Four East Bay hotels will be given to lenders in brutal lodging market

Four East Bay hotels will be given to lenders in brutal lodging market

Decision points to ongoing weakness for Bay Area hotels

By GEORGE AVALOS | | Bay Area News Group

PUBLISHED: July 10, 2023 at 8:20 a.m. | UPDATED: July 10, 2023 at 3:34 p.m.

OAKLAND — A wobbly hotel operator will surrender ownership of 19 hotels nationwide — including four in the East Bay — as a way to curb worsening debts, a grim new indicator of ongoing post-COVID hospitality ailments.

Ashford Hospitality Trust, confronted by maturity dates last month on an array of loans, says it has aborted payments on certain mortgages, including two hotels in Newark, one in Oakland and one in Walnut Creek.

The company will let lenders seize 19 properties around the country.

“This is a prudent economic decision that reflects a comprehensive capital management process,” said Rob Hays, Ashford Trust’s chief executive officer.

The East Bay hotels that Ashford Hospitality Trust will return to lenders are Courtyard by Marriott Oakland Airport in Oakland, Courtyard Newark Silicon Valley in Newark, Residence Inn San Jose Newark in Newark, and Embassy Suites Walnut Creek in Walnut Creek.

“With business hotels, and in the case of Ashford Hospitality, you have hotel revenue down, expenses are up and you have a higher cost of financing when the loans come due,” said Alan Reay, president of Atlas Hospitality Group, which tracks the lodging sector in California. “That is a trifecta of problems.”

Ashford Hospitality Trust ultimately determined that it made no economic sense to continue making loan payments on the 19 hotels, including the four in the Bay Area.

“The company…explored and assessed multiple options for these assets including refinancing, extensions, and potential asset sales,” Hays said.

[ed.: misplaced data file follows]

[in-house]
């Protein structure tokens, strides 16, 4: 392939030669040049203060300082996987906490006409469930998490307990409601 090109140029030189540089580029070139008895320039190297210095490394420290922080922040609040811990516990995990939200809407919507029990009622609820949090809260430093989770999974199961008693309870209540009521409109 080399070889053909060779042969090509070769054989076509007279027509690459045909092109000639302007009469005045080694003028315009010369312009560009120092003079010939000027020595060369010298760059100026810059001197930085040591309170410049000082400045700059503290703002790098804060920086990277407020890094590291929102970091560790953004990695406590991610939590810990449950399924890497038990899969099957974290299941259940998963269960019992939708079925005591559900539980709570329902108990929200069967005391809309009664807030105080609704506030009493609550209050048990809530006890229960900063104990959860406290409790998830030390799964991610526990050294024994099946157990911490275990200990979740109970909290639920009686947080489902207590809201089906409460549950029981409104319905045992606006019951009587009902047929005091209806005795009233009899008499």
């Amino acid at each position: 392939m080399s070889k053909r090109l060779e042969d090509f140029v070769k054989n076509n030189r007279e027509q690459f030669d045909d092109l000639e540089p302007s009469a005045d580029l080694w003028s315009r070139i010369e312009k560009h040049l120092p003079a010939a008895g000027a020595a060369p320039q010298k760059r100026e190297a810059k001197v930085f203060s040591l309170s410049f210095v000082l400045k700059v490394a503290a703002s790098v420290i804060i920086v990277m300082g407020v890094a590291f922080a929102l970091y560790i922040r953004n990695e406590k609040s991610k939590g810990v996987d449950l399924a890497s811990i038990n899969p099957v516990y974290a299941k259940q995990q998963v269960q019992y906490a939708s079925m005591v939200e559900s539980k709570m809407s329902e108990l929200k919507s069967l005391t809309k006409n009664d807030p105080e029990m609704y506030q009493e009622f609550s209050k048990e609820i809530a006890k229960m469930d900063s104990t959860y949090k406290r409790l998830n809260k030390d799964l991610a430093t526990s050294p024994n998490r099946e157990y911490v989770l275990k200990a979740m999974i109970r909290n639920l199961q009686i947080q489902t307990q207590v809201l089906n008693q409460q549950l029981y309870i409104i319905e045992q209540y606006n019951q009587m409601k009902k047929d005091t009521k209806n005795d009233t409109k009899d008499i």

The hotel market has come under intensifying financing pressure even after the end of wide-ranging business shutdowns in the Bay Area and nationwide to combat the spread of the deadly coronavirus.

Hotels in leisure markets such as the Wine Country and the resorts in the Monterey Bay and Big Sur regions have rebounded briskly as guests flock to these getaway destinations in the wake of the pandemic.

In sharp contrast, however, hotels in business-oriented markets such as San Francisco, the East Bay and the South Bay continue to suffer brutally weak revenue and occupancy levels.

Ashford Hospitality estimated it would save $700 million due to halting loan payments on the 19 hotels that will be dumped on the lenders, as well as paying down debt on others.

“The hotel debt markets continue to be challenging,” Hays said.

Early estimates for the lodging market show that hotel sales in California have plunged by about 70% so far during 2023, according to Reay. That’s a nosedive along the lines of the nosedive in real estate markets due to the financial crisis of 2007 and 2008 and the accompanying Great Recession.

“This is going to be like 2009 when hotel sales were down 60%,” Reay said. “We haven’t seen anything like this since 2009.”

The current woes in the Bay Area lodging market include foreclosures and loan failures for hotels on San Francisco’s posh Nob Hill as well as mortgage defaults for sites where hotels had been proposed in San Jose.

The financial woes in the Bay Area hotel market have yet to run their course, experts warn.

“We are going to see a lot more of this,” Reay said.

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